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Transforming Denials Management: Insights and Best Practices for Your Organization

Focusing on these areas can help healthcare organizations reduce the incidence of denials, optimize revenue cycle performance and enhance overall patient satisfaction. 

Denied claims are becoming a financial nightmare for healthcare organizations, with costs skyrocketing.

Effective denial prevention and management have never been more critical, especially considering:

These high percentages underscore a significant opportunity for organizations to mitigate financial pressures amidst uncertain economic conditions and improve operational efficiency by implementing robust denial prevention strategies. 

Denials impact an organization’s financial health by delaying or reducing revenue and constricting operational efficiency, requiring additional time and resources necessary to address and resolve each denial. 

However, conducting a thorough analysis to determine the root causes of denials, implementing targeted interventions to prevent future occurrences, and streamlining the appeals process can help hospitals and health systems avoid these financial and operational challenges. 

Focusing on these areas helps healthcare organizations significantly reduce the incidence of denials, optimize revenue cycle performance, and enhance overall patient satisfaction. 

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The cost of denials to healthcare organizations 

Managing and appealing denied claims costs range from $25 for individual practices to $181 for larger health systems per appeal. 

Without the proper processes and technology, these costs can quickly accumulate, leading to substantial financial strain as organizations navigate the complex appeals process to recoup lost revenue. The administrative burden of managing these denials further compounds the financial repercussions and diverts resources from other critical areas.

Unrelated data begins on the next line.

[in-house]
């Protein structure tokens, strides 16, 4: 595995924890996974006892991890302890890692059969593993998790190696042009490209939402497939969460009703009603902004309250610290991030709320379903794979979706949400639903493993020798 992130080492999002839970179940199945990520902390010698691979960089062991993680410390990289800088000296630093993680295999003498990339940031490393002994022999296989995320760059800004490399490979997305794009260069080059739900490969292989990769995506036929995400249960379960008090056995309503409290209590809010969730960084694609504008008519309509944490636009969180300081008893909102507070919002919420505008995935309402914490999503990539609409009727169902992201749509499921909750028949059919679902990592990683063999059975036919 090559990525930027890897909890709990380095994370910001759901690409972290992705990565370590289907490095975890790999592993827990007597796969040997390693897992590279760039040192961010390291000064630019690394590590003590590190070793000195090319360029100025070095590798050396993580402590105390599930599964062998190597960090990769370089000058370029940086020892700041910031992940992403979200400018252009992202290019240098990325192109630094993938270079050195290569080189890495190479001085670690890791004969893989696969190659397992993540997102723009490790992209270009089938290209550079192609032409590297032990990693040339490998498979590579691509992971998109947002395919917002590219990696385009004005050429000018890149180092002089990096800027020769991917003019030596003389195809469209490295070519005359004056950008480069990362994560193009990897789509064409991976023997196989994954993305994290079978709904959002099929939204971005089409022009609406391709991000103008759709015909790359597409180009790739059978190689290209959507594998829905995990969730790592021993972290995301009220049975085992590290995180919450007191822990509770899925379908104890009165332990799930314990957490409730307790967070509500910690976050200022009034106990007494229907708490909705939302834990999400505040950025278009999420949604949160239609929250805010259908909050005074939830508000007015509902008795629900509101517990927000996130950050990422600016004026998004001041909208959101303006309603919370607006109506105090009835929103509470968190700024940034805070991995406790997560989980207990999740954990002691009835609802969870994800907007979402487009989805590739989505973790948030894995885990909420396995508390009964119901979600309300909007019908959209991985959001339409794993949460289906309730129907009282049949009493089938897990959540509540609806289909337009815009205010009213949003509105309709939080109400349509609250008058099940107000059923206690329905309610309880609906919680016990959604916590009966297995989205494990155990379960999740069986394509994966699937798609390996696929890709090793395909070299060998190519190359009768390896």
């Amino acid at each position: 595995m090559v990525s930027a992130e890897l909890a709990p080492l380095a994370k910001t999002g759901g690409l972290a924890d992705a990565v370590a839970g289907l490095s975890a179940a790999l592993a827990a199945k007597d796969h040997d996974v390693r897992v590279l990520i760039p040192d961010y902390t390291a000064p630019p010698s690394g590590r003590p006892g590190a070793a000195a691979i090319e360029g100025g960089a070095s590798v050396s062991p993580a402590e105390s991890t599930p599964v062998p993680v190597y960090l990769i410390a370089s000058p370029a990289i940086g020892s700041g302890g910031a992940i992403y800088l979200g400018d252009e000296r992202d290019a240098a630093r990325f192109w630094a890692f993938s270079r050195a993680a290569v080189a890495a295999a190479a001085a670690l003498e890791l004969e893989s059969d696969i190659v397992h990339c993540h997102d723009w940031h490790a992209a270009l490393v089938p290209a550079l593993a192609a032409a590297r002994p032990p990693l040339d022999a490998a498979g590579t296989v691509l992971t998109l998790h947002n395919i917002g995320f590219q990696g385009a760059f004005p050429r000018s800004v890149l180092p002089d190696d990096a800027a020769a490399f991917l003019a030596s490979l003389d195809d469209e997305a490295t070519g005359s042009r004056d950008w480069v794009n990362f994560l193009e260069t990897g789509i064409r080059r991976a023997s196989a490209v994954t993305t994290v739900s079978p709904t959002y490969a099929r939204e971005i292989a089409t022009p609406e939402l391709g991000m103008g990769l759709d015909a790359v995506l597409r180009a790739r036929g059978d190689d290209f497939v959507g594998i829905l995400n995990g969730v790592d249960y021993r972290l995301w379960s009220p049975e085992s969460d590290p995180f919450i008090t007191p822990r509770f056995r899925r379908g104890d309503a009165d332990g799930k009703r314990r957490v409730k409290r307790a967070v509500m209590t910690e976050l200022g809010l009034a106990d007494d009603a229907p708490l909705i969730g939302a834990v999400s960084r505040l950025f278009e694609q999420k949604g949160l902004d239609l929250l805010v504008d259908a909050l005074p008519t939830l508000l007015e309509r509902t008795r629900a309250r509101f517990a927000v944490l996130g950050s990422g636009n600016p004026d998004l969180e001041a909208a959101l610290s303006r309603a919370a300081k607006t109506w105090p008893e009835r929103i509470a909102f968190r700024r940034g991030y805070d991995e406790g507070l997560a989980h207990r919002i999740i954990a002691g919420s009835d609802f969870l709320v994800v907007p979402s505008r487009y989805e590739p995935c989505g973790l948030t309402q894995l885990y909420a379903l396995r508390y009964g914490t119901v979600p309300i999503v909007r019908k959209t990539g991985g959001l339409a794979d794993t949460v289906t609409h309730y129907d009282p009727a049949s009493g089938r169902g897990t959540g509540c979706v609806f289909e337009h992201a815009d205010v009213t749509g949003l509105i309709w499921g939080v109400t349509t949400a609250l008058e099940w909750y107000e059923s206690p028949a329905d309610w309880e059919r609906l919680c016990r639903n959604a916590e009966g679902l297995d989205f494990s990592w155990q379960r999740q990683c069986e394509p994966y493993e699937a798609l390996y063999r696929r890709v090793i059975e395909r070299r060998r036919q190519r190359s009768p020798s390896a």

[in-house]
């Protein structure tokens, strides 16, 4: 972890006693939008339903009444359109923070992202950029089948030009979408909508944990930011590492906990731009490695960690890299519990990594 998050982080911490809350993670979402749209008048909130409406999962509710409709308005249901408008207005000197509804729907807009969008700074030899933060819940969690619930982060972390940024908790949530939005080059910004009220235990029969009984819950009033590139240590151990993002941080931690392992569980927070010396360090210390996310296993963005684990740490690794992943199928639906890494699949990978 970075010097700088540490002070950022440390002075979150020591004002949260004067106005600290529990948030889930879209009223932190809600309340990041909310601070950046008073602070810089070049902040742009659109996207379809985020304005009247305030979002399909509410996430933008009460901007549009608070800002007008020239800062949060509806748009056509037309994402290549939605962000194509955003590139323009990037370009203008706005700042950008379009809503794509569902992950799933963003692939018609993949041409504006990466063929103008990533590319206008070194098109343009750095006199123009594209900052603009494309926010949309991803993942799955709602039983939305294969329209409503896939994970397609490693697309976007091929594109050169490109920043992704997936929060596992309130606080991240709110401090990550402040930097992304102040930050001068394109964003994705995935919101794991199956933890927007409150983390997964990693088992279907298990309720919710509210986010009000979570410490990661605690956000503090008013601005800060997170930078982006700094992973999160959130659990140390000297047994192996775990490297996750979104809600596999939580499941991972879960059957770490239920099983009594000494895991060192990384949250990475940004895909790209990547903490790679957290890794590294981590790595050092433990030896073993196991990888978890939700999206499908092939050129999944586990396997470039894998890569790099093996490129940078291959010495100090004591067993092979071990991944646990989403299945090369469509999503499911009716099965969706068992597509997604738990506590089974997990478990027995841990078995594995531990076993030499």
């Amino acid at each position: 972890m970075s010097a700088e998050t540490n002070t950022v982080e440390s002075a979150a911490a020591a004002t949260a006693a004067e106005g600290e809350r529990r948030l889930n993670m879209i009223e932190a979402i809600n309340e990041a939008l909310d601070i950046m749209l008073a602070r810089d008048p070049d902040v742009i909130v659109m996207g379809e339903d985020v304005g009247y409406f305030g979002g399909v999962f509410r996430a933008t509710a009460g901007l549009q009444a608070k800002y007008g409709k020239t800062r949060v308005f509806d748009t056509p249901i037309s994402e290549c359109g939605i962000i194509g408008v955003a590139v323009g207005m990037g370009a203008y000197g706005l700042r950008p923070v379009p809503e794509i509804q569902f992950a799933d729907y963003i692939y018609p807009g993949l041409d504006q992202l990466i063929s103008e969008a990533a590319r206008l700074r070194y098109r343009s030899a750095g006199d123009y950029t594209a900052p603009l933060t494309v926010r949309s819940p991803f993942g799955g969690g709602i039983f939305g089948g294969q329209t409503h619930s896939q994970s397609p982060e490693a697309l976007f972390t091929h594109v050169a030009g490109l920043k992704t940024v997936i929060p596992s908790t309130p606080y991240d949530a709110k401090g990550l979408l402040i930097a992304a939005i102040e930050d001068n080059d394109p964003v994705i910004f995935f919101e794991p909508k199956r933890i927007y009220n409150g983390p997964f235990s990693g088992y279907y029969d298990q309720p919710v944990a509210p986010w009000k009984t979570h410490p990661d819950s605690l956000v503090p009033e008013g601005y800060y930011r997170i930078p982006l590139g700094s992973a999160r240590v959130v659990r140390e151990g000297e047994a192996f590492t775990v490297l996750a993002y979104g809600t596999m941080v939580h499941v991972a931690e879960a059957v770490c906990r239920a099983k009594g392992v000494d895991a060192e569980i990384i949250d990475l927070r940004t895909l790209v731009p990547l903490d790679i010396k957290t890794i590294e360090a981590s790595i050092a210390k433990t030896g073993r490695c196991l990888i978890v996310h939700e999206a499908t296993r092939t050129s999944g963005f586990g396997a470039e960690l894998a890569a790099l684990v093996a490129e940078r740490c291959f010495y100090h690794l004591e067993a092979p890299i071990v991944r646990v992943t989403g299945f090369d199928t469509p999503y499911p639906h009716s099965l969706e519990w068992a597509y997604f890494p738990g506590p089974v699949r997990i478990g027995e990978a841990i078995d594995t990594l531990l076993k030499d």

Beyond the monetary implications, the costs of denied claims extend into operational inefficiencies and organizational well-being. 

Staff time, a valuable resource, is heavily consumed by denials management, from identifying the cause to rectifying the issue and appealing the decision. Compliance issues can also arise as organizations strive to adhere to complex billing regulations, which increases the risk of errors and subsequent denials. 

Additionally, patient satisfaction suffers when patients are caught in the crossfire of billing disputes or experience delayed care—potentially damaging the provider-patient relationship and impacting the organization’s reputation. 

Finding and correcting the root cause of denials 

One of the most challenging aspects of preventing and managing denials is figuring out why they occur. In these instances, leveraging advanced analytics to uncover the root causes is particularly helpful. 

Advanced analytics tools enable organizations to extract actionable insights from vast amounts of data. By analyzing current trends and patterns in denials, they can identify systemic issues, such as coding errors or documentation insufficiencies, that contribute to higher denial rates. 

Once an organization identifies these root causes, other technological advancements, such as process automation, can facilitate targeted interventions to rectify these underlying issues and prevent future denials.

For example, inadequate pre-authorizations are among the top causes of denials. Today, most organizations don’t have the tools to flag visits that require pre-authorization. Using deep analytics that combines past data with payer rules can accurately identify the encounters that require prior authorizations. Automated tools and software can streamline pre-authorization, ensuring the necessary approvals promptly and efficiently before services are rendered.

Then, before sending a claim, ‘claim scrubbing’ is performed.  During this process, the software will use previous rejection information to build a pre-claim logic to scrub the claim and, thus, prevent denials on the backend.

Or, say, the root cause is claim submission delays, which can quickly become a problem when an organization has a coding backlog. Payers have strict submission timelines, most permitting a window of 60 to 90 days from the date of service, and failing to submit within the allotted time will result in a denial. 

Automated revenue cycle software can facilitate timely submission per specific payers’ guidelines, keep track of the claim’s status, provide real-time updates, and allow for quick responses if any issues arise.